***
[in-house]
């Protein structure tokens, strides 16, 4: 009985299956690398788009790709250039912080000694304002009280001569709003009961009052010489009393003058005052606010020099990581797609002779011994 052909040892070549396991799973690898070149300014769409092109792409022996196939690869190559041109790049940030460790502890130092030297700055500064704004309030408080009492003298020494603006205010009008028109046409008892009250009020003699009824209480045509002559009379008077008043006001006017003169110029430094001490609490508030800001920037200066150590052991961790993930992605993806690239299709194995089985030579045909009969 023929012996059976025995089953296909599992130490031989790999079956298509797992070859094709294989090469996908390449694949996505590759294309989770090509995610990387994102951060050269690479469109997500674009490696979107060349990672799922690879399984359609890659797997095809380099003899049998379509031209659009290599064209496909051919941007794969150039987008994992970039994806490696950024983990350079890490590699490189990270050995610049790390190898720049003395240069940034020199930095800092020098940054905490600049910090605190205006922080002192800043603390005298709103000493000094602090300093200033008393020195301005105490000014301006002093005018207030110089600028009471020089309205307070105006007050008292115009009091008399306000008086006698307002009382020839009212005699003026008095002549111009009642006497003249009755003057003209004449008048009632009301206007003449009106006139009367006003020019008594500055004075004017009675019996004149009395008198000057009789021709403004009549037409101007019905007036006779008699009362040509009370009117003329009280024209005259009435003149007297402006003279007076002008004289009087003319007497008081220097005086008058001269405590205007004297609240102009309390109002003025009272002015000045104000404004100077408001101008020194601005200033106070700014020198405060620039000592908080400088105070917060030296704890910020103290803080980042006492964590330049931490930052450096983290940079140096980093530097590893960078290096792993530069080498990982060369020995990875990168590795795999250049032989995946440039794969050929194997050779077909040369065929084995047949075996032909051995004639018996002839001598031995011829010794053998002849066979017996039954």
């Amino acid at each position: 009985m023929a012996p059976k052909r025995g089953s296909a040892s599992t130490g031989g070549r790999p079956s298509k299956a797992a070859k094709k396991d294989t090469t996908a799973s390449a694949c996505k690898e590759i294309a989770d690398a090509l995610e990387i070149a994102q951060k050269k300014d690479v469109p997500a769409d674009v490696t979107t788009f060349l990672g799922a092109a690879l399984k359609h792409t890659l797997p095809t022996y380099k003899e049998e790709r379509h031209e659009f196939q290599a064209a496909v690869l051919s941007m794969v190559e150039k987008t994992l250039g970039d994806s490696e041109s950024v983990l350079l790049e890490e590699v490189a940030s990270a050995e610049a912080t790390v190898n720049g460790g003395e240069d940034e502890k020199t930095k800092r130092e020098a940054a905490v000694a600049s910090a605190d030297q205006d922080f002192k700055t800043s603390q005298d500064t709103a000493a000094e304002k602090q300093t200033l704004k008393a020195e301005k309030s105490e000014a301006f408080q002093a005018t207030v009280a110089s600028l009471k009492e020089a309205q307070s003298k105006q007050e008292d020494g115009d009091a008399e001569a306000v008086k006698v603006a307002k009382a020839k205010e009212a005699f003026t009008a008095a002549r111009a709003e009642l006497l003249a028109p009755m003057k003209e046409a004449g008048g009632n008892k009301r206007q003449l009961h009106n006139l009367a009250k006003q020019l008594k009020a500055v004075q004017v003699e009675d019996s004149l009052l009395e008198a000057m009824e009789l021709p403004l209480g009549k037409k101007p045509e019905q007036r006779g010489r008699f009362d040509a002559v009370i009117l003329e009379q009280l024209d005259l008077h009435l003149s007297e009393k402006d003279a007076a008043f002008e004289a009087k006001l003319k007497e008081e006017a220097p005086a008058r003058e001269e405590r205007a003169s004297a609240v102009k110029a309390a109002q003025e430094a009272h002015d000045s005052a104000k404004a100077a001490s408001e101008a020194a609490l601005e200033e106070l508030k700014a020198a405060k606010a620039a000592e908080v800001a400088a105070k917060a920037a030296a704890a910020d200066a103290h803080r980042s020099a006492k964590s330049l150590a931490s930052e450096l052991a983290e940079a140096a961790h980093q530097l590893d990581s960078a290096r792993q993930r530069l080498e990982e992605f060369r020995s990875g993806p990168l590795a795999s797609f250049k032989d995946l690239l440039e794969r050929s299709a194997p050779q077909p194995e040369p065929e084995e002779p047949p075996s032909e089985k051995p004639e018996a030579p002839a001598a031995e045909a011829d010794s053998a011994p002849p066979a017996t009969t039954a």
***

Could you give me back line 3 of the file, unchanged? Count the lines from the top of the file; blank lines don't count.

């Amino acid at each position: 009985m023929a012996p059976k052909r025995g089953s296909a040892s599992t130490g031989g070549r790999p079956s298509k299956a797992a070859k094709k396991d294989t090469t996908a799973s390449a694949c996505k690898e590759i294309a989770d690398a090509l995610e990387i070149a994102q951060k050269k300014d690479v469109p997500a769409d674009v490696t979107t788009f060349l990672g799922a092109a690879l399984k359609h792409t890659l797997p095809t022996y380099k003899e049998e790709r379509h031209e659009f196939q290599a064209a496909v690869l051919s941007m794969v190559e150039k987008t994992l250039g970039d994806s490696e041109s950024v983990l350079l790049e890490e590699v490189a940030s990270a050995e610049a912080t790390v190898n720049g460790g003395e240069d940034e502890k020199t930095k800092r130092e020098a940054a905490v000694a600049s910090a605190d030297q205006d922080f002192k700055t800043s603390q005298d500064t709103a000493a000094e304002k602090q300093t200033l704004k008393a020195e301005k309030s105490e000014a301006f408080q002093a005018t207030v009280a110089s600028l009471k009492e020089a309205q307070s003298k105006q007050e008292d020494g115009d009091a008399e001569a306000v008086k006698v603006a307002k009382a020839k205010e009212a005699f003026t009008a008095a002549r111009a709003e009642l006497l003249a028109p009755m003057k003209e046409a004449g008048g009632n008892k009301r206007q003449l009961h009106n006139l009367a009250k006003q020019l008594k009020a500055v004075q004017v003699e009675d019996s004149l009052l009395e008198a000057m009824e009789l021709p403004l209480g009549k037409k101007p045509e019905q007036r006779g010489r008699f009362d040509a002559v009370i009117l003329e009379q009280l024209d005259l008077h009435l003149s007297e009393k402006d003279a007076a008043f002008e004289a009087k006001l003319k007497e008081e006017a220097p005086a008058r003058e001269e405590r205007a003169s004297a609240v102009k110029a309390a109002q003025e430094a009272h002015d000045s005052a104000k404004a100077a001490s408001e101008a020194a609490l601005e200033e106070l508030k700014a020198a405060k606010a620039a000592e908080v800001a400088a105070k917060a920037a030296a704890a910020d200066a103290h803080r980042s020099a006492k964590s330049l150590a931490s930052e450096l052991a983290e940079a140096a961790h980093q530097l590893d990581s960078a290096r792993q993930r530069l080498e990982e992605f060369r020995s990875g993806p990168l590795a795999s797609f250049k032989d995946l690239l440039e794969r050929s299709a194997p050779q077909p194995e040369p065929e084995e002779p047949p075996s032909e089985k051995p004639e018996a030579p002839a001598a031995e045909a011829d010794s053998a011994p002849p066979a017996t009969t039954a």